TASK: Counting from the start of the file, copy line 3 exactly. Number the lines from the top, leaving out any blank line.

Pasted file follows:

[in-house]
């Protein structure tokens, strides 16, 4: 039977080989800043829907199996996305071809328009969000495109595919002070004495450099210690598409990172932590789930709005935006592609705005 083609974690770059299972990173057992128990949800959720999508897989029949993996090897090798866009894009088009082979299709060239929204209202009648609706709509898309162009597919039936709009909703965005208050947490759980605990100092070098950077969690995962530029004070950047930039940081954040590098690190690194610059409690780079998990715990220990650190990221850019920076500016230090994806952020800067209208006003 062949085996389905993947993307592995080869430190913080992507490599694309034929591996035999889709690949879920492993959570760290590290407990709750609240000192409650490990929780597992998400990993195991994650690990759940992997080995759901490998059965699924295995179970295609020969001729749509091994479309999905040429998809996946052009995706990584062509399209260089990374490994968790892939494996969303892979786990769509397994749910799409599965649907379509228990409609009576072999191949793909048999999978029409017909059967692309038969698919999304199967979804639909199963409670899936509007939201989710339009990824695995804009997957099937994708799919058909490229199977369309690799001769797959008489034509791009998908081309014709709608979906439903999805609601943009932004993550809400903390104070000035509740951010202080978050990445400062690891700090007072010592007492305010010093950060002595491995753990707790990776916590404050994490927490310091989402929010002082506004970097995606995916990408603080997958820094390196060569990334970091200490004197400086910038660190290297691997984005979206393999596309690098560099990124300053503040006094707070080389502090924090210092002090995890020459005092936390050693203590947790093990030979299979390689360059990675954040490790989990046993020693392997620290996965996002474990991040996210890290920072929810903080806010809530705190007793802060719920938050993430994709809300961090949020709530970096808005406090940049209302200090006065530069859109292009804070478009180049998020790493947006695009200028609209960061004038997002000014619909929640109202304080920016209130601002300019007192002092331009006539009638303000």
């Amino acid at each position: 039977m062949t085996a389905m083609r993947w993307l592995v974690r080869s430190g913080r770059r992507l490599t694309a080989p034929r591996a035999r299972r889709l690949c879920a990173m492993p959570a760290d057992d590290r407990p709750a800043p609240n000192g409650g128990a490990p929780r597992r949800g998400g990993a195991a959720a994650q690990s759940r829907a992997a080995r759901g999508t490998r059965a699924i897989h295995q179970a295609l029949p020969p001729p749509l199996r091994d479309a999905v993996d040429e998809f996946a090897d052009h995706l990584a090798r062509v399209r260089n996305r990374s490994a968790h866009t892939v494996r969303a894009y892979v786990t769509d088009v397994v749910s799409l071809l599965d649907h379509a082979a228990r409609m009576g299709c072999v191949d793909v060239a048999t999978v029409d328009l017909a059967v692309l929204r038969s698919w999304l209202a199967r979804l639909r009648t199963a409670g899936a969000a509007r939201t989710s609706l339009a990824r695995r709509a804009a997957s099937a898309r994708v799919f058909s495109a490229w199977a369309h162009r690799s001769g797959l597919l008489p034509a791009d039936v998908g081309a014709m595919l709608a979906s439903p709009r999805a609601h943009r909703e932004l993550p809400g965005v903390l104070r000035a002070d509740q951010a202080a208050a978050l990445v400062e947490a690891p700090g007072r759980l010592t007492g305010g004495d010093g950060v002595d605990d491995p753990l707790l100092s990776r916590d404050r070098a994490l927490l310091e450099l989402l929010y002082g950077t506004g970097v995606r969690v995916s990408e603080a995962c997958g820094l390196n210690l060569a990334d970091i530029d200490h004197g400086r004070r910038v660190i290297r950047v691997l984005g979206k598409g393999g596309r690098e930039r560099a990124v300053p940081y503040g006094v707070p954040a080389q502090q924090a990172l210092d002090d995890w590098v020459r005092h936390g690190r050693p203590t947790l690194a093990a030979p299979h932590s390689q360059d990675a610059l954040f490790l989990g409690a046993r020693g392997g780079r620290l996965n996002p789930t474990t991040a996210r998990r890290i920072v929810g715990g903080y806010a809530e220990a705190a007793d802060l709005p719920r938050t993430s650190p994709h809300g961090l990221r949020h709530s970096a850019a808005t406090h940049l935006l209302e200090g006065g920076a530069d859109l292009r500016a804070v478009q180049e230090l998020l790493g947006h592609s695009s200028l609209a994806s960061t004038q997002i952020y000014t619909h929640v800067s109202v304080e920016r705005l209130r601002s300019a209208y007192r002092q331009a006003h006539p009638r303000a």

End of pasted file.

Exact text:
């Amino acid at each position: 039977m062949t085996a389905m083609r993947w993307l592995v974690r080869s430190g913080r770059r992507l490599t694309a080989p034929r591996a035999r299972r889709l690949c879920a990173m492993p959570a760290d057992d590290r407990p709750a800043p609240n000192g409650g128990a490990p929780r597992r949800g998400g990993a195991a959720a994650q690990s759940r829907a992997a080995r759901g999508t490998r059965a699924i897989h295995q179970a295609l029949p020969p001729p749509l199996r091994d479309a999905v993996d040429e998809f996946a090897d052009h995706l990584a090798r062509v399209r260089n996305r990374s490994a968790h866009t892939v494996r969303a894009y892979v786990t769509d088009v397994v749910s799409l071809l599965d649907h379509a082979a228990r409609m009576g299709c072999v191949d793909v060239a048999t999978v029409d328009l017909a059967v692309l929204r038969s698919w999304l209202a199967r979804l639909r009648t199963a409670g899936a969000a509007r939201t989710s609706l339009a990824r695995r709509a804009a997957s099937a898309r994708v799919f058909s495109a490229w199977a369309h162009r690799s001769g797959l597919l008489p034509a791009d039936v998908g081309a014709m595919l709608a979906s439903p709009r999805a609601h943009r909703e932004l993550p809400g965005v903390l104070r000035a002070d509740q951010a202080a208050a978050l990445v400062e947490a690891p700090g007072r759980l010592t007492g305010g004495d010093g950060v002595d605990d491995p753990l707790l100092s990776r916590d404050r070098a994490l927490l310091e450099l989402l929010y002082g950077t506004g970097v995606r969690v995916s990408e603080a995962c997958g820094l390196n210690l060569a990334d970091i530029d200490h004197g400086r004070r910038v660190i290297r950047v691997l984005g979206k598409g393999g596309r690098e930039r560099a990124v300053p940081y503040g006094v707070p954040a080389q502090q924090a990172l210092d002090d995890w590098v020459r005092h936390g690190r050693p203590t947790l690194a093990a030979p299979h932590s390689q360059d990675a610059l954040f490790l989990g409690a046993r020693g392997g780079r620290l996965n996002p789930t474990t991040a996210r998990r890290i920072v929810g715990g903080y806010a809530e220990a705190a007793d802060l709005p719920r938050t993430s650190p994709h809300g961090l990221r949020h709530s970096a850019a808005t406090h940049l935006l209302e200090g006065g920076a530069d859109l292009r500016a804070v478009q180049e230090l998020l790493g947006h592609s695009s200028l609209a994806s960061t004038q997002i952020y000014t619909h929640v800067s109202v304080e920016r705005l209130r601002s300019a209208y007192r002092q331009a006003h006539p009638r303000a």